Figure 4: Sarah in green lighting

Figure 5: Sarah in intense blue lighting with barbs
As well as the lighting throughout the film being unnatural and saturated colours, so are the sets in which they contrast against, colours such as the outer shell of the academy is a bright red, the colour on its own symbolising danger or blood, which is dominant in the film frequently. Ed Gonzalez (2001) explores the idea that with each saturated coloured room, each different room becomes one on its own and creating contrasts, such as the bright red nosebleed Suzy has in the Yellow room, yellow possibly being a symbolism of sickness.

“Hallways are bathed in reds, yellows, and blues, and, in effect, different rooms in the school begin to take on a meaning all their own. Suzy meets the administrators in the garish Blue Room, where a grandiose staircase comes with a handrail made of golden snakes; Miss Tanner conducts her classes in the Red Room, where Suzy defends her right to live outside the school; and in the Yellow Room, her fainting spell gives way to a ravishing nosebleed.

As the colours used on sets are used as symbolism, they’re also used to help create the dream-like, psychedelic atmosphere throughout the film, Janet Maslin (1977) explains that these colours accompanied by the illusionistic patterns creates a surrealistic atmosphere, reiterating the idea of the film being very dream-based, in “He uses bright primary colors and stark lines to create a campy, surreal atmosphere”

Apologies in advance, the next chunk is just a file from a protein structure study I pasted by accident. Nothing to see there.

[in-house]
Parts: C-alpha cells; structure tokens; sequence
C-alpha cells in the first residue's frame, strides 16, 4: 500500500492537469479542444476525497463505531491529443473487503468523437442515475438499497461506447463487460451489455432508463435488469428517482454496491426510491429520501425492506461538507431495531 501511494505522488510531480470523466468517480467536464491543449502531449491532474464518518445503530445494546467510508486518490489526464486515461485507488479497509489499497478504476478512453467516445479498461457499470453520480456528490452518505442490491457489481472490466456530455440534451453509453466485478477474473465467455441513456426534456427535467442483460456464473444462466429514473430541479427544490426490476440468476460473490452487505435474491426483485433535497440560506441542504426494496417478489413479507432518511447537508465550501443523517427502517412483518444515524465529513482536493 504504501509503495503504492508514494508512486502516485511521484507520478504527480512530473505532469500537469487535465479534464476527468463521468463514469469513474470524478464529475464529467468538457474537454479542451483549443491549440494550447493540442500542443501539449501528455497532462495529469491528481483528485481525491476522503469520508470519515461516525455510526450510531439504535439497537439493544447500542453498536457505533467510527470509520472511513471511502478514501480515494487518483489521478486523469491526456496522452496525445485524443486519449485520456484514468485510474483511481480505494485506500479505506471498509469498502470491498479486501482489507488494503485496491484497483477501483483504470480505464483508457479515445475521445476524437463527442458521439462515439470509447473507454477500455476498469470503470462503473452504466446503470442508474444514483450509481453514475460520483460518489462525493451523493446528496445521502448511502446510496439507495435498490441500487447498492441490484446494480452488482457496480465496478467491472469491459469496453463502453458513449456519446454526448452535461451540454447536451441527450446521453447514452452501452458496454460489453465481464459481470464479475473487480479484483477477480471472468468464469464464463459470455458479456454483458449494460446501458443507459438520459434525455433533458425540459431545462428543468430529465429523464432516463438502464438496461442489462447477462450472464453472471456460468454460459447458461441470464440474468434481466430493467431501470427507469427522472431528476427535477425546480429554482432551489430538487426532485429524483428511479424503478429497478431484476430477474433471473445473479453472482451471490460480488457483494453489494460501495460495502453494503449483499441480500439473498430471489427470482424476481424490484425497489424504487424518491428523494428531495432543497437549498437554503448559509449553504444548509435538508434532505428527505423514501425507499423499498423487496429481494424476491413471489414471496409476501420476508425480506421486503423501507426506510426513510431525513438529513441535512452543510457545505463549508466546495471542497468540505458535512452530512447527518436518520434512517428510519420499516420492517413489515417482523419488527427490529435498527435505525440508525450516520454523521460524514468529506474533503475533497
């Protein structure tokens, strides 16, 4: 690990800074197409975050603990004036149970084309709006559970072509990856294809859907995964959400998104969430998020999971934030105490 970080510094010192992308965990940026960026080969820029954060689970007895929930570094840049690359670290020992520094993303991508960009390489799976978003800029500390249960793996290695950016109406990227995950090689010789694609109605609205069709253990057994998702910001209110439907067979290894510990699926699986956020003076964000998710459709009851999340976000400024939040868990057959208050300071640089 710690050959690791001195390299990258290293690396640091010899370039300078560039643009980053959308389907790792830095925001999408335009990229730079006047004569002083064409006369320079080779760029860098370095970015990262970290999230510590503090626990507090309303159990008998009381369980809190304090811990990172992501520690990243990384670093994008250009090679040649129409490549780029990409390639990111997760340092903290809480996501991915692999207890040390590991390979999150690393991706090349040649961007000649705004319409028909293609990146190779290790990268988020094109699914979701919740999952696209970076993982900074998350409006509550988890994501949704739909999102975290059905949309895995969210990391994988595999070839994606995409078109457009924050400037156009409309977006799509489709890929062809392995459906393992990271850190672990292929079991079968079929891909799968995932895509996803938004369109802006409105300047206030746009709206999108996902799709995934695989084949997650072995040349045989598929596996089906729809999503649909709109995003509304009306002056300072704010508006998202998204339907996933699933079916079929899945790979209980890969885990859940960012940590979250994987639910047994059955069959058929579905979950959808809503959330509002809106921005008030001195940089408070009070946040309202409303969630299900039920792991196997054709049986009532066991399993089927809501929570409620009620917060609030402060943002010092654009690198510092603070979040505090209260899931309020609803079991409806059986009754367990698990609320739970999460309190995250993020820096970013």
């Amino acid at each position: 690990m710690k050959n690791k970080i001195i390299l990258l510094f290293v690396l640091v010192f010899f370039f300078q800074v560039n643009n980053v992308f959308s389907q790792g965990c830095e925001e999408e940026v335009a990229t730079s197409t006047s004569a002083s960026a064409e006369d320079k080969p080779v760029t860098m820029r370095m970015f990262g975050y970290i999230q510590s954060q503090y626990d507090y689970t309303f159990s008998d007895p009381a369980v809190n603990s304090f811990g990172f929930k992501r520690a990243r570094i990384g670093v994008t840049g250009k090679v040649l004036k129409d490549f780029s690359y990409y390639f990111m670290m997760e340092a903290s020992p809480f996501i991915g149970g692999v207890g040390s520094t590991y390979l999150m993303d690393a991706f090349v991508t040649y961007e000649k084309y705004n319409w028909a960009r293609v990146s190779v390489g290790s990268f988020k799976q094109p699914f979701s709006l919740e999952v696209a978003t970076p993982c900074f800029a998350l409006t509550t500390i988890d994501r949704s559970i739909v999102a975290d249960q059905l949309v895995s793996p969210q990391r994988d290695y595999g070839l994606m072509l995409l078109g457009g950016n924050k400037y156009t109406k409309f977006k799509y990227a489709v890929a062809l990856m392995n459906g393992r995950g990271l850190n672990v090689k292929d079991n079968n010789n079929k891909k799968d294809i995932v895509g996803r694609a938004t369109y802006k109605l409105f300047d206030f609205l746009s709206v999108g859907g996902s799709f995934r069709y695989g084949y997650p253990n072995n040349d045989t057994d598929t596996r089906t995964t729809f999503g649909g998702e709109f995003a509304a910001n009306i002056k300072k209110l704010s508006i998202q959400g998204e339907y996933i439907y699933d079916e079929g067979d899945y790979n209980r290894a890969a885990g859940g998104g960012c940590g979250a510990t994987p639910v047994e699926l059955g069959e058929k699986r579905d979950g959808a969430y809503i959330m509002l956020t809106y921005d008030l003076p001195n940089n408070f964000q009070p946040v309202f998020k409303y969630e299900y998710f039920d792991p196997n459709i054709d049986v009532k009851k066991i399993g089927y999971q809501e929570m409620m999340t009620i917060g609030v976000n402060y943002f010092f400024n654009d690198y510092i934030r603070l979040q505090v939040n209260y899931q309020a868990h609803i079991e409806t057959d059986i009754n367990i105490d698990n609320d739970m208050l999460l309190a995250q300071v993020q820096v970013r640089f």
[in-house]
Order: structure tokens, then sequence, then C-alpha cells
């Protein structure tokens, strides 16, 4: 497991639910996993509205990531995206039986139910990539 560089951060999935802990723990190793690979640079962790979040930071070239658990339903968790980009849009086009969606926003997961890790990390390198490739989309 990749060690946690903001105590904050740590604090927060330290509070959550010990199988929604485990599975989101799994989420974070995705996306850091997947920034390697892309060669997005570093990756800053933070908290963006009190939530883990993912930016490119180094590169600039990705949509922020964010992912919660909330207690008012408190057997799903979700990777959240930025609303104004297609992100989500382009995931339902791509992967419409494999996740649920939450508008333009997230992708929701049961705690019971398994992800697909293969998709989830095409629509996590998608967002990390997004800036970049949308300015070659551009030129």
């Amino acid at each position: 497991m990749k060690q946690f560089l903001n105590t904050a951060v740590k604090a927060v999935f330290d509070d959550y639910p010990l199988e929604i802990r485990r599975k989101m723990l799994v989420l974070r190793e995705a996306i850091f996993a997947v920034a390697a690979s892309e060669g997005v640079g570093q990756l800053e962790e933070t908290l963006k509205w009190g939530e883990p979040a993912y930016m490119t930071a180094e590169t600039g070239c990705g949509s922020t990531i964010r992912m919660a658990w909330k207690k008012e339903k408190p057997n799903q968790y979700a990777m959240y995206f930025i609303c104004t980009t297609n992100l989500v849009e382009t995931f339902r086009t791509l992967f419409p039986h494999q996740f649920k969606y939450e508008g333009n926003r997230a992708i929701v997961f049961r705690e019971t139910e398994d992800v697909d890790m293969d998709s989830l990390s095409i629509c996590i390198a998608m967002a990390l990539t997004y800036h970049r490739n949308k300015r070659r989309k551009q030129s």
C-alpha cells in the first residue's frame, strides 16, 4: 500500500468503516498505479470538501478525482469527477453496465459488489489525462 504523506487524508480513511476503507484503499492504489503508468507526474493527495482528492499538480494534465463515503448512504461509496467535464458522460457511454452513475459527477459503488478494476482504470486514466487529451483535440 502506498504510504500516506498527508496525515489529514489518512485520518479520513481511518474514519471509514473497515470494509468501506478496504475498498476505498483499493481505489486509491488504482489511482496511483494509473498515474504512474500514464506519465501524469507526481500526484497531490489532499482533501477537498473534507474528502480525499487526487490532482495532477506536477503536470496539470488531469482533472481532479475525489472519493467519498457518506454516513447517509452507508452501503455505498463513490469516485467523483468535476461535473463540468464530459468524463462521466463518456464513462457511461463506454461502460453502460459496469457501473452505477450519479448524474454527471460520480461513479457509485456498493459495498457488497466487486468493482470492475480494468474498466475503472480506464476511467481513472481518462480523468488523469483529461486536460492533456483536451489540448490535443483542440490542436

Figure 6: Blood red academy walls
Figure 7: Optical illusion wall patterns

Nearly the entirety of the film is set in a brightly colour academy with unnaturally coloured lighting, collectively creating the psychedelic and surrealistic vision effect to the film and to Suzy’s experiences within the academy, the only times where Suzy escapes these confusing colours is when she is away from the building, once when she first gets off the plane in the first few moments of the film, and also when she learns about the existence of witches and their relation to the academy, creating the link between the mystical underbelly to the academy and the mystical colours the academy presents on its walls and lights.

Figure 8: Suzy in a mystical lights drenched on the curtains


Illustration List:

1 comment:

  1. Hi Danielle!

    Good discussion around the use of colour :)

    Be careful with your referencing of the quotes - the way you have done it at the moment, is ok if you are just paraphrasing, but if you include the quote, you should put the reference at the end (and then you don't need it at the beginning too). Also, in your bibliography, remember that the author's surname goes first, followed by the initial, and then the entries are ordered in alphabetical order, so in your case here -
    Gonzalez, E
    Maslin, J
    Smith, A